KOPPRIO German Adolfo
congresos y reuniones científicas
Effects of climate change on the zooplankton lipid dynamics of coastal water bodies: a study case in a brackish lake of Argentina.
KOPPRIO, G. A.; LÓPEZ ABBATE, M. C. ; KATTNER, G.; FREIJE, R. J. ; HOFFMEYER, M. S.; LARA, R. J.
Simposio; 5th International Zooplankton Production Symposium; 2011
PICES, ICES, Universidad de Concepción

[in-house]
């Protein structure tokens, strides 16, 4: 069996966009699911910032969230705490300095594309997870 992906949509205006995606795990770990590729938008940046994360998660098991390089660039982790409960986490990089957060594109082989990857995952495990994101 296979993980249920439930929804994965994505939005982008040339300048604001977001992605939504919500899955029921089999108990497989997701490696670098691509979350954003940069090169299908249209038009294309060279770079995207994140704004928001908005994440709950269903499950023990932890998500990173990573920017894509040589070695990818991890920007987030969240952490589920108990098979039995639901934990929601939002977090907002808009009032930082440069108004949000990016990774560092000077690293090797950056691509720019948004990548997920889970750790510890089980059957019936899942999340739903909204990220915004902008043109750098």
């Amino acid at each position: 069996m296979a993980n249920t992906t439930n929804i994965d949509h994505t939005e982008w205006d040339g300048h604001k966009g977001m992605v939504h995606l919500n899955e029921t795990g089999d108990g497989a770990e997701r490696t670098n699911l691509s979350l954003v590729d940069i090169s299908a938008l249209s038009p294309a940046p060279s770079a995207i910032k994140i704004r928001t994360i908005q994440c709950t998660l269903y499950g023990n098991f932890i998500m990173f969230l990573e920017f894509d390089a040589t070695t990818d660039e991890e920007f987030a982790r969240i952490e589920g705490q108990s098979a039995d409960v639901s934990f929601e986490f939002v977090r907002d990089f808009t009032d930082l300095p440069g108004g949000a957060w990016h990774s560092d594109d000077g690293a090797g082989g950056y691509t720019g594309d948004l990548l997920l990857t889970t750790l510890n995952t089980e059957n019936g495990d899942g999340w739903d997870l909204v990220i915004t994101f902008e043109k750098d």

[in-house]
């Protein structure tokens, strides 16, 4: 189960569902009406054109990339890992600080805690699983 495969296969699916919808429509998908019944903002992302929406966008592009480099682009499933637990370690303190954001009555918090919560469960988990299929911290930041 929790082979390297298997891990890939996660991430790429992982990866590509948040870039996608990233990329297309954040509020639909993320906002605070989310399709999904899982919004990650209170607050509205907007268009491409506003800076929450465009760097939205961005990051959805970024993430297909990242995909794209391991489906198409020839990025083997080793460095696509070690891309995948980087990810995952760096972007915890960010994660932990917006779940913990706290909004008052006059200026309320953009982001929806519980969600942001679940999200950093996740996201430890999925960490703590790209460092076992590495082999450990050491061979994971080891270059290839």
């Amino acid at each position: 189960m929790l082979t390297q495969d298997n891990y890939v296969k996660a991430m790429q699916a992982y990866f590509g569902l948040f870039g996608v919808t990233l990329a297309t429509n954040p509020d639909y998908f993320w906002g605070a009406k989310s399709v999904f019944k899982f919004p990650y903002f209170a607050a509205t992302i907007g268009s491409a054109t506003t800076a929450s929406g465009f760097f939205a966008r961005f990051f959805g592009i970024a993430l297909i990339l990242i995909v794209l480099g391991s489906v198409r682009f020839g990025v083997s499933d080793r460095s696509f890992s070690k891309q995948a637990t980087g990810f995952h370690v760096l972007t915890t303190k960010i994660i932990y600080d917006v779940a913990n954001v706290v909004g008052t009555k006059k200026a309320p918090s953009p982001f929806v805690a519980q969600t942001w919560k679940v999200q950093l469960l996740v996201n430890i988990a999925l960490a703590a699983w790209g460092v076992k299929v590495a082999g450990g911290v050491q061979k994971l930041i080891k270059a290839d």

Coastal zones are widely recognised as being particularly vulnerable to future environmental change and are frequently under stress because of human population growth and coastal socio-economic development. Coastal water bodies present a high rate of dynamic changes in the natural environment and high biological productivity and diversity. There is now ample evidence of the ecological impacts of recent climate change, from polar terrestrial to tropical marine environments. Zooplankton represents a crucial link between primary producers and consumers at higher trophic levels. Lipids, particularly polyunsaturated fatty acids (PUFA), are indispensable for the reproduction and growth of animals. Zooplankton species of cold and temperate waters present large store of lipids, whereas tropical species have generally lower lipid reserve. Moreover, increasing the amount of PUFA in phospholipids is reported as an important mechanism in regulating membrane fluidity at low temperatures. The last mechanism was observed in the zooplankton of Lake Chasicó, a coastal water body in the Pampa region of Argentina. The zooplankton biodiversity of this lake was low and the calanoid copepod Boeckella poopoensis was the main species in abundance and biomass. Higher temperatures may increase the tropical species distribution and decrease the lipid amount or PUFA content of zooplankton. Furthermore, climate change will mimic some of the effects of eutrophication (e.g. toxic blooms and anoxia). A link exists between global warming and the worldwide proliferation of harmful cyanobacterial blooms. Cyanobacteria are low in PUFA, which could decouple the trophic webs and be detrimental for the growth of zooplankton and fish.